LCA RESPONSE TO GROUP’S REQUEST TO DROP LAKE CONROE LAKE LEVEL BY 3 FEET:  Sunday, December 10th’s Conroe Courier reported that a group organized as the Lake Houston Area Long Term Recovery Task Force has launched a program named “Recover Lake Houston”.  In response to the flooding devastation created during Hurricane Harvey in their community, this group requests 1) Remediation (dredging the San Jacinto River and Lake Houston to remove silt), 2) Representation (meaning placing representatives from their community on the Board of the San Jacinto River Authority), and 3) REDUCTION (MEANING PERMANENTLY REDUCE LAKE CONROE’S LAKE LEVEL BY 3 FEET).  Obviously, residents and businesses on and around Lake Conroe would not desire to see our lake level reduced permanently by 3 feet.  This is a very short summary of a very big request reported only 2 days ago.  The LCA has requested a meeting with this group and will immediately be preparing a response.  We will report back to you via e-mail and solicit your help shortly.  This topic will be discussed at our LCA Annual Meeting on January 18, 2018 and listed below.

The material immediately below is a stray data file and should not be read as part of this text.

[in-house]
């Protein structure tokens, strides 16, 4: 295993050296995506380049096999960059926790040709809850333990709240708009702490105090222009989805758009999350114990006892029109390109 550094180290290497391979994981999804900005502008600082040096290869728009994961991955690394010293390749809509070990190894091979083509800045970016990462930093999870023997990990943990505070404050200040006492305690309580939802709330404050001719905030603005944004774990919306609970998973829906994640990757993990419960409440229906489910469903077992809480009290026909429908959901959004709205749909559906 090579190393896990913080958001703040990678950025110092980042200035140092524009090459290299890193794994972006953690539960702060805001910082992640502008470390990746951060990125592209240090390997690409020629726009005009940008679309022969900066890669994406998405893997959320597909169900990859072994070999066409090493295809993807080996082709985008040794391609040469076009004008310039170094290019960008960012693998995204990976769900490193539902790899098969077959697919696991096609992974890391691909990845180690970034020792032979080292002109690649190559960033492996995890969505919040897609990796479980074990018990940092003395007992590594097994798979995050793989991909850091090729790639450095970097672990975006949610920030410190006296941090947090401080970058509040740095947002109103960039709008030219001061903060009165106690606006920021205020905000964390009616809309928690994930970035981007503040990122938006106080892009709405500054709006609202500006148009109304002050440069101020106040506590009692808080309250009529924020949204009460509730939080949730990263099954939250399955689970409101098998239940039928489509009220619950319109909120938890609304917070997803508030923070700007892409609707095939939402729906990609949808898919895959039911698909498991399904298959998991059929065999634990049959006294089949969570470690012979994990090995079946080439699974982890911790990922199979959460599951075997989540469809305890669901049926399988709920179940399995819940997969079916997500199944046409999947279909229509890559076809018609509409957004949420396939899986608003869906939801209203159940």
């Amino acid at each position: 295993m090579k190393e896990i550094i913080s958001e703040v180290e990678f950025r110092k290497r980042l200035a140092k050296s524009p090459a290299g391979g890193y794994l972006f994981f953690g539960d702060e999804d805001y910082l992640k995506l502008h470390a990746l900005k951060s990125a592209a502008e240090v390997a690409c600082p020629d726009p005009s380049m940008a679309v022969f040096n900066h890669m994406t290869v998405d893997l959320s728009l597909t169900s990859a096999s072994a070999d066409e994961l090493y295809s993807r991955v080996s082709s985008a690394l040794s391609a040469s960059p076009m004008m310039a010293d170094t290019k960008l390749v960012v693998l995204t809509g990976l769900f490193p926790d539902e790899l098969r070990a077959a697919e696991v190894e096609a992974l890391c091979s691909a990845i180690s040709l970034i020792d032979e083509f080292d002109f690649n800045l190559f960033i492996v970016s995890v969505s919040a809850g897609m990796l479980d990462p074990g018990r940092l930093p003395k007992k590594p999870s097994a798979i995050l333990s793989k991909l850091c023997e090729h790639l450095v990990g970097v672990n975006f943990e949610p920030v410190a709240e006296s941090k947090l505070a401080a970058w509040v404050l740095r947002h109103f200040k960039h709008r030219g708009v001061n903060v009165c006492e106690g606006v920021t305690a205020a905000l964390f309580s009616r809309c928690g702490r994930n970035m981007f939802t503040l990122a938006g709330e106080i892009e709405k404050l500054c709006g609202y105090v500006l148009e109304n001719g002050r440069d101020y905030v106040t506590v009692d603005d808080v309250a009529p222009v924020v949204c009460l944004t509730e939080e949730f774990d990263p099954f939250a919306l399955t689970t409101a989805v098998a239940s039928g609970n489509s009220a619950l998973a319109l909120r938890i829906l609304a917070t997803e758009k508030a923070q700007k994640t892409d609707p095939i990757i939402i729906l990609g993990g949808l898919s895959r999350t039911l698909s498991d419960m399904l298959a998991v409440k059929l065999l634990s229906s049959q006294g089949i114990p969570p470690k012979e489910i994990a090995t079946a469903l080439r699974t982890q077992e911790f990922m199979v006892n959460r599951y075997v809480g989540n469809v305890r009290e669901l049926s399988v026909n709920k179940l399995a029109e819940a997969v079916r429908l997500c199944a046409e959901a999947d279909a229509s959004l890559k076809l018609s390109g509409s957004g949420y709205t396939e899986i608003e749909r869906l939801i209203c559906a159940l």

LCA BOARD OF DIRECTORS BALLOT:  For Members of the LCA, you will be receiving your voting proxy via. U.S. Mail in late December to elect your Board of Directors for another year.  Please take the time to complete and mail your proxy back to us so that we may utilize your feedback.  As requested by some LCA Members last year, the voting package will include a biography of individuals on the LCA Board.  For any individuals desiring to join the Board of the LCA, we are always looking for enthusiastic volunteers who can join us for LCA Board Meetings once a quarter.